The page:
Peru's Sendero Luminoso: The Shining Path
Sendero Luminoso is an extremely violent armed group that sought to overthrow the Peruvian government and establish a communist agrarian state from the 1980's to the mid 1990's. Sendero Luminoso operated from bases in remote regions of Peru that also held the main coca growing areas. DEA reporting indicates that the group probably extracted a revolutionary tax from the cocaine base operators.
Drug-Related Money Laundering:
Money laundering is the process used by drug traffickers, terrorist organizations and others to convert bulk amounts of illicit profits into legitimate money. In Afghanistan, the unsophisticated banking system that previously existed has been damaged by years of war. Money laundering activity is completely unregulated. The DEA has received credible information indicating drug traffickers also use the informal banking system used extensively in the region, referred to as the hawala or hundi system. This system is an underground, informal network that has been used for centuries by businesses and families throughout Asia. The hawala or hundi system leaves no "paper trail" for investigators to follow.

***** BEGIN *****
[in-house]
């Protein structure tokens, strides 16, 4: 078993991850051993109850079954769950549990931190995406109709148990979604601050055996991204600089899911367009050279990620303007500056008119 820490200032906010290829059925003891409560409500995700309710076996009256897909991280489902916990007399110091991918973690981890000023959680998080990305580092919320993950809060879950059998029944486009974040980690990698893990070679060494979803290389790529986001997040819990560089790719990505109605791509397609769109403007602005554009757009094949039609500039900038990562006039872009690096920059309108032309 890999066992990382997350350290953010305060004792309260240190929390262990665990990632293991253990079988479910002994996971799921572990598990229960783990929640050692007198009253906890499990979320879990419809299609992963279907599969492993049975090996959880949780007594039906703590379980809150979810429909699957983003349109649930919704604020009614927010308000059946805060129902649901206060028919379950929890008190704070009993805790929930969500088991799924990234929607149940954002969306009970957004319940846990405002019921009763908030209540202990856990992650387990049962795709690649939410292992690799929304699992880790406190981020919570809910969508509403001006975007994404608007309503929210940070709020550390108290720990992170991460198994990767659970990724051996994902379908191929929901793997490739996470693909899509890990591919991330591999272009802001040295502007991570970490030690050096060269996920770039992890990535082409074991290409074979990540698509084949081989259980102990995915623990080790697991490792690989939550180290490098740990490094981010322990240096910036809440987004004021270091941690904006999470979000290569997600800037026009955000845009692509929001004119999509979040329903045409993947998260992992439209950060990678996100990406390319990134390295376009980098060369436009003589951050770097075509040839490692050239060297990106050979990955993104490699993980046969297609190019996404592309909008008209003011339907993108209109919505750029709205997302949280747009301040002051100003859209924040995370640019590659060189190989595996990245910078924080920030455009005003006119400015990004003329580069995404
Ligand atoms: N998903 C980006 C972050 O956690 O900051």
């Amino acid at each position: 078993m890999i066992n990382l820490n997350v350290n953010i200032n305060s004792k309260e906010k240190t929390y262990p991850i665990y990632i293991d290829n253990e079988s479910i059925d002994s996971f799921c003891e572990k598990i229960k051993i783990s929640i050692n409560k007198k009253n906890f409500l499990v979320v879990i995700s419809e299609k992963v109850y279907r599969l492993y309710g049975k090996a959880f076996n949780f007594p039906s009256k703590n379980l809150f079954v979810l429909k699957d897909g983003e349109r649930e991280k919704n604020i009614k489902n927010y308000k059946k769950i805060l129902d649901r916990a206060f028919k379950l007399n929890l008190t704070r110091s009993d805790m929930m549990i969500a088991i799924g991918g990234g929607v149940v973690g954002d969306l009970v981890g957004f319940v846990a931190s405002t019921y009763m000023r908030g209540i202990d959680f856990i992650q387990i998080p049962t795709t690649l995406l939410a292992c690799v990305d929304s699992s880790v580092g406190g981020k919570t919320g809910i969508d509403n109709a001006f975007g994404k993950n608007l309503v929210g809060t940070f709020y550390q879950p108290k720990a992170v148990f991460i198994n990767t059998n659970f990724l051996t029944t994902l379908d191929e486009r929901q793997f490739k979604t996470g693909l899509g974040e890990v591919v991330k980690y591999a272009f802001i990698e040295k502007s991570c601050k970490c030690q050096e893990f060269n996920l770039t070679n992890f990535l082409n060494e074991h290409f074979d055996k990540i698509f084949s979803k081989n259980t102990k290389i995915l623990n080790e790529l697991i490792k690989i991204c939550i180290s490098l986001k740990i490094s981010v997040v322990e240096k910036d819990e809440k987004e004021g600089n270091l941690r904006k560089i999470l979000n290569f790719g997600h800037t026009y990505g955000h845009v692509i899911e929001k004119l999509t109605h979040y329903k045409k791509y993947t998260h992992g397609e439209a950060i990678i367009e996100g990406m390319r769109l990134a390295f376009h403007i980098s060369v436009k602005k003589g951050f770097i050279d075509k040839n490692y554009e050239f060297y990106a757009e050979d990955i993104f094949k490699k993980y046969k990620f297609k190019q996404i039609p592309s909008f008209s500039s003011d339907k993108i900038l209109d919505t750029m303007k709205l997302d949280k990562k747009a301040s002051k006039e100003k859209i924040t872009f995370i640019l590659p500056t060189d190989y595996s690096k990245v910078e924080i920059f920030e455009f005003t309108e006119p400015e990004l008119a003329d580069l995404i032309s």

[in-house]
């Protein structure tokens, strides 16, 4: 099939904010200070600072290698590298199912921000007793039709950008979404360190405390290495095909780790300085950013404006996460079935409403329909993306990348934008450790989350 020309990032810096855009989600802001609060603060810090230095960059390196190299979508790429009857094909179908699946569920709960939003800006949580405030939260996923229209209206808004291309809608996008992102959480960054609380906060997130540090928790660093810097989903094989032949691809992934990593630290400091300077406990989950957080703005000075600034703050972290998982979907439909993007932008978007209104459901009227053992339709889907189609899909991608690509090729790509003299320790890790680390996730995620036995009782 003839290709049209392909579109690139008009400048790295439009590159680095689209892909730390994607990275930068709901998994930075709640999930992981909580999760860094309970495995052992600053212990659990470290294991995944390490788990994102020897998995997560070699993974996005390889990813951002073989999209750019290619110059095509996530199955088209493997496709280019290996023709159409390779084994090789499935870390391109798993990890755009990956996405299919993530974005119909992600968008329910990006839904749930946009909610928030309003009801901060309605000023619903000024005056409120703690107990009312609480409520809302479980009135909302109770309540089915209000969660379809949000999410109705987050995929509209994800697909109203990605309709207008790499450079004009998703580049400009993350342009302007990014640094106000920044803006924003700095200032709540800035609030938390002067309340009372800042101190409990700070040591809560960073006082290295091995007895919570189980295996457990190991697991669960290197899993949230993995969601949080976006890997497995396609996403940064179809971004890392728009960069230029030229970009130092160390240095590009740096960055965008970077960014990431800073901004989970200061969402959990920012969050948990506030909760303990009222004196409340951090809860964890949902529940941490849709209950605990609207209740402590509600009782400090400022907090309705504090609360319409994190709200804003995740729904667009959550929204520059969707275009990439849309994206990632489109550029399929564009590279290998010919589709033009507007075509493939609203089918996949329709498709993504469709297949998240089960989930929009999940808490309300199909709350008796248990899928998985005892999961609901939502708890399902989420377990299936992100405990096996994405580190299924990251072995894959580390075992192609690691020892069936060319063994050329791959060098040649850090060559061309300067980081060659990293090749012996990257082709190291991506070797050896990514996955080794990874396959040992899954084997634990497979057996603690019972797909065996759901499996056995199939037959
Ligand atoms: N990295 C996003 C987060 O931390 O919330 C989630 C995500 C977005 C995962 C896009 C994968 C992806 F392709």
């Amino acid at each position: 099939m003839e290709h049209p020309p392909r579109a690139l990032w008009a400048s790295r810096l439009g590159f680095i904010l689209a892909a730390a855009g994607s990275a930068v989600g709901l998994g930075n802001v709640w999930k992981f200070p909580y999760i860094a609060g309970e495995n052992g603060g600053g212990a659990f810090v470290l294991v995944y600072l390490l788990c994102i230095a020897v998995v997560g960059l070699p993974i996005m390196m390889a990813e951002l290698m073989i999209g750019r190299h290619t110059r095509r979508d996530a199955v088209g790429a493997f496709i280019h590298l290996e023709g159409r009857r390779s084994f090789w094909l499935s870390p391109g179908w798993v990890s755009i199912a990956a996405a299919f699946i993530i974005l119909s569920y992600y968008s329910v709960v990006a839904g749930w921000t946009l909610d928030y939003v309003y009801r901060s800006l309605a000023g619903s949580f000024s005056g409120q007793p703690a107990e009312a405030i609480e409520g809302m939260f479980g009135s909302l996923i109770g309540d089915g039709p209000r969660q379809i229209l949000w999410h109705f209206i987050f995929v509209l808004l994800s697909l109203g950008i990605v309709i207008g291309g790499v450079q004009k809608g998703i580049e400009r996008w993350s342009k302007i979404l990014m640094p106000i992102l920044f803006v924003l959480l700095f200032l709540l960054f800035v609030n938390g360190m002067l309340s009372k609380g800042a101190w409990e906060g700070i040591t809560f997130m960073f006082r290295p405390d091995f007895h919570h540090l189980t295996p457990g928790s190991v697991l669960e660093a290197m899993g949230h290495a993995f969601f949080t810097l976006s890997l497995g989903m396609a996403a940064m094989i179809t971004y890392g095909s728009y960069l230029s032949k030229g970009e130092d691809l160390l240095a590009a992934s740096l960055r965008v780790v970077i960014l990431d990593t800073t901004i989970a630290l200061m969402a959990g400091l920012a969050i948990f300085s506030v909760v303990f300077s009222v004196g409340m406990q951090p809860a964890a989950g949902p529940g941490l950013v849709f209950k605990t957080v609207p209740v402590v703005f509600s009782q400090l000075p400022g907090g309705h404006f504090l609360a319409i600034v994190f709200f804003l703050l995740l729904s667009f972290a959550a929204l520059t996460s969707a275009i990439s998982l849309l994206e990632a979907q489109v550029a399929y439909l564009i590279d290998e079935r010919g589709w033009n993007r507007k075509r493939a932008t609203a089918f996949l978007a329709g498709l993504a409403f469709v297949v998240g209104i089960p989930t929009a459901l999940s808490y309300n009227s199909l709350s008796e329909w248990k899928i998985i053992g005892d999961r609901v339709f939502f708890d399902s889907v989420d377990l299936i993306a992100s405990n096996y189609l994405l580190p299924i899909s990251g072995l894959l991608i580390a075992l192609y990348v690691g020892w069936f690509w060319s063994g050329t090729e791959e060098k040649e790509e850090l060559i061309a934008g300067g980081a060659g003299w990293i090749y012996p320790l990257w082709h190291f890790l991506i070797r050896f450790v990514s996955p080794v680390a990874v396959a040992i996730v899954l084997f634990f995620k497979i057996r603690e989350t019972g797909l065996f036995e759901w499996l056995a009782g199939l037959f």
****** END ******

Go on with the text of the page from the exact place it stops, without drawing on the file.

In South America, efforts to legitimize or "launder" drug proceeds by Colombian trafficking organizations are also subject to detection because of intense scrutiny by U.S. law enforcement and our financial system. Colombian drug trafficking organizations have also developed a number of money laundering systems that subvert financial transaction reporting requirements. One such form of money laundering is known as the Black Market Peso Exchange (BMPE). The BMPE is a complex system currently used by drug trafficking organizations to launder billions of dollars of drug money each year.